Protectron consolidates Ottawa centrals
OTTAWA - National security firm Protectron has wrapped up a major move of its central station to a larger facility here, giving the company an opportunity to upgrade its technology and more breathing room to expand.
With the purchase of the Canadian division of Protection One last July, Protectron found itself with two central stations in the same city, the former Protection One monitoring facility and the central station that houses Security 24, ProtectronÃ¢â‚¬â„¢s contract monitoring arm, said Daniel Demers, president of Protectron.
Now, the two operations have merged and are housed in the 14,000 square-foot building that once belonged to Protection One Canada. It now also houses ProtectronÃ¢â‚¬â„¢s Ottawa-based sales and installation staff. The transfer of accounts to the new central station was completed in early April.
Ã¢â‚¬Å“With the Protection One acquisition, we found ourselves acquiring even more wholesale accounts,Ã¢â‚¬Â Demers said. Ã¢â‚¬Å“There will be other acquisitions too, so we needed a lot of room for expansion.Ã¢â‚¬Â
Protectron also used the move to the new facility to unify the companyÃ¢â‚¬â„¢s different monitoring platforms. While Security 24 had been converted to ProtectronÃ¢â‚¬â„¢s platform several years ago, the former Protection One operations used SIMS. All ProtectronÃ¢â‚¬â„¢s monitoring operations use IBS software.
Once renovations to the building are complete, the location will house about 55-60 Protectron employees, said John Pistilli, ProtectronÃ¢â‚¬â„¢s vice president of operations for central and western Canada. The central station alone will have the capacity for 35 workstations, which the company will work to fill as its account base grows goal of 100,000 accounts.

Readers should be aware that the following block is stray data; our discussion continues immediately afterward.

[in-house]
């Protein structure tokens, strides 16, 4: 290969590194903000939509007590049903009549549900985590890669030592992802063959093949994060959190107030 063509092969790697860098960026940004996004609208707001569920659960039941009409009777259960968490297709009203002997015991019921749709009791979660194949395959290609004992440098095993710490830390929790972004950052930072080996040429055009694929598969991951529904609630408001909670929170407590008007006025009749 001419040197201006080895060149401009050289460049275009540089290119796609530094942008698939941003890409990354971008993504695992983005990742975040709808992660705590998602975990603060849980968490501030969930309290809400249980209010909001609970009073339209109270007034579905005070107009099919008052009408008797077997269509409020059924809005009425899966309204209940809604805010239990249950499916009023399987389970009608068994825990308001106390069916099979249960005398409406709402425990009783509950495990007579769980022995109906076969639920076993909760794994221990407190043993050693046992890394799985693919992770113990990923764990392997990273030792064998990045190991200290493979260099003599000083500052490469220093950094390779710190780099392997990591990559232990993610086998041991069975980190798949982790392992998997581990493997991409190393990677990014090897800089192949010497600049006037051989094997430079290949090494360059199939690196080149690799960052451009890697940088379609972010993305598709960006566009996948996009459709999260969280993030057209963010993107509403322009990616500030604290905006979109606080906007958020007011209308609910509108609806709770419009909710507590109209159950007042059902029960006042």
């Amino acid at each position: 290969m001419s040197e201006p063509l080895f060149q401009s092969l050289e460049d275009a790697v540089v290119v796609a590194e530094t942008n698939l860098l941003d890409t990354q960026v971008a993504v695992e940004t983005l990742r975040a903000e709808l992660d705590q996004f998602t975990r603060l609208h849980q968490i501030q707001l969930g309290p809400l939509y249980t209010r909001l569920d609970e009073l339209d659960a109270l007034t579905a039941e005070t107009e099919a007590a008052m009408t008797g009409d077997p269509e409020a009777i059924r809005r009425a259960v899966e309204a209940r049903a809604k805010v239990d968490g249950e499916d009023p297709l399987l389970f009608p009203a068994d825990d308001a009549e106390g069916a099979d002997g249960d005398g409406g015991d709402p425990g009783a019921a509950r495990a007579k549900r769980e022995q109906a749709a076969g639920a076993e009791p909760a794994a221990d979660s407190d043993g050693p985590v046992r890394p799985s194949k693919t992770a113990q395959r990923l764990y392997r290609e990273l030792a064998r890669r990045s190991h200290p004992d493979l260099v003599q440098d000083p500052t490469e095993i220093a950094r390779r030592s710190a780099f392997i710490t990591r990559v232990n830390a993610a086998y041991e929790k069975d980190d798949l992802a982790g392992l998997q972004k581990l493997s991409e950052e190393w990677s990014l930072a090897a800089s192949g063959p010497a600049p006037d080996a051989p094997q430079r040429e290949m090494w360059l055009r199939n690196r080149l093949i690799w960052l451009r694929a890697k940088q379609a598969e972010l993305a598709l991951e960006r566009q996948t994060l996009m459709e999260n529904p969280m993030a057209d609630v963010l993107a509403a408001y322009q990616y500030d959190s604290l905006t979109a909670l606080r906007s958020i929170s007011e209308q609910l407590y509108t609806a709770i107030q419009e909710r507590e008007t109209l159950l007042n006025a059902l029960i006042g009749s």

Ã¢â‚¬Å“The advantage will be that the whole operation will operate from one site,Ã¢â‚¬Â Pistilli said. Ã¢â‚¬Å“I had people in four different sites at one time.Ã¢â‚¬Â
With the first stage of the renovation project, the central station, complete, the company will next focus on the remainder of the second floor, where central station customer service and technical dispatch personnel are located. The first floor, which houses human resources, accounting and other administrative staff, is the final phase of the project, which cost the company about $400,000 to $500,000, although the company derived about $1 million in cost savings from the consolidation.
Physical changes to the building are expected to be complete in mid-June.